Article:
I was tickled to read in Sam Thayer’s book, Forager’s Harvest, that the silk of milkweed pods, in its immature form, melts just like cheese. Fascinating information, but I had no idea how to use the knowledge.* Then a friend of mine invented this delicious, easy casserole, which uses the silk of immature milkweed pods instead of cheese. (Read her amusingly-written original recipe here.) Though the recipe calls for butter, you can easily substitute oil and make this a vegan casserole. Lambs quarters is a common weed growing in gardens and other areas with disturbed soil. It is a close relative of quinoa, and like qinoa, it is highly nutritious. People compare it to spinach, but I prefer it over spinach since it doesn’t make your teeth feel weird in the way that spinach does.
4 Tablespoons butter
½ Cup milkweed silk from immature pods (Note: You must use immature milkweed pods within an hour of harvest, or they will turn tough, and the silk won’t melt like it should.)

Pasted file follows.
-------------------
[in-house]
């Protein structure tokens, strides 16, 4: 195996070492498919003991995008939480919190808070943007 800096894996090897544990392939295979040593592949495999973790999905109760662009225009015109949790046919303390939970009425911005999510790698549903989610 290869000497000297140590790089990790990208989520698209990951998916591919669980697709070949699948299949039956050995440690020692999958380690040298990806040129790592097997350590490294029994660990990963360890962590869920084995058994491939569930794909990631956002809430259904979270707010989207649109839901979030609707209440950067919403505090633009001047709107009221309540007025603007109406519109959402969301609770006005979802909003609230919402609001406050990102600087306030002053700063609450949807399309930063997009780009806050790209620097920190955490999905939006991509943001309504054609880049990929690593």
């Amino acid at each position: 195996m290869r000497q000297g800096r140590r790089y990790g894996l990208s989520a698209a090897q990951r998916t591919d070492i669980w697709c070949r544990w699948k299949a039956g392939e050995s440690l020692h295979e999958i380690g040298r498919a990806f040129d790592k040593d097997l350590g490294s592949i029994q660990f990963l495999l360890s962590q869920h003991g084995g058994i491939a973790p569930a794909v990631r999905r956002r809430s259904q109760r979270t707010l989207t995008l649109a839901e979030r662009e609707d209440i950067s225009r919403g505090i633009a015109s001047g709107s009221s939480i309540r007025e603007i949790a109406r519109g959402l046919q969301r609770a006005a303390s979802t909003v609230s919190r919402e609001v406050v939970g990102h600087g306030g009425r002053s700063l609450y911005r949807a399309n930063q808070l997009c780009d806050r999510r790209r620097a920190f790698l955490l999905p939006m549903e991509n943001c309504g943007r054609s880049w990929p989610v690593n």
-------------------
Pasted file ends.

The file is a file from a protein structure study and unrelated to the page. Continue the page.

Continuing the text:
1 Cup lambs quarters
1 Cup uncooked rice
2 Cups hot vegetable bouillon
1. Preheat oven to 475F
2. Melt 4 Tablespoons butter in casserole dish
3. Remove pre-silk substance from immature milkweed pods. This is easy: Simply grasp each end of the pod and bend; the pod’s skin will split, just like a banana skin. Remove the silk substance and discard the pod. Fluff the silk a bit with your fingers so that it will mix in without forming big lumps.
4. Rinse and chop lambs quarters.
5. Mix 1 Cup uncooked rice (I keep emphasizing the uncooked part because I once unthinkingly used cooked rice, and it was an inedible disaster), lambs quarters, and silk. Place mixture in buttered casserole. Pour vegetable stock over mixture, cover, and put in oven.
6. Bake for 10 minutes at 475, then reduce heat to 350 and bake 20 minutes. Remove cover and bake for 10 minutes to make the top crispy (if you don’t want a crispy top, bake at 30 minutes after reducing heat). Serves 4.
A few weeks ago, impatient for the milkweed pods to be ready to harvest, I decided to make this casserole with what I had in my refrigerator. I substituted cheddar for the milkweed silk, and lightly sauteed broccoli for the lambs quarters. Spinach would also be a good substitute vegetable.
* Please check out Thayer’s book (or read this post on his website) and his description of common milkweed, or Asclepius syriaca, before picking and ingesting any milkweed. Never eat any wild foods unless you’ve done the research you need to be absolutely sure you’re picking the right plant.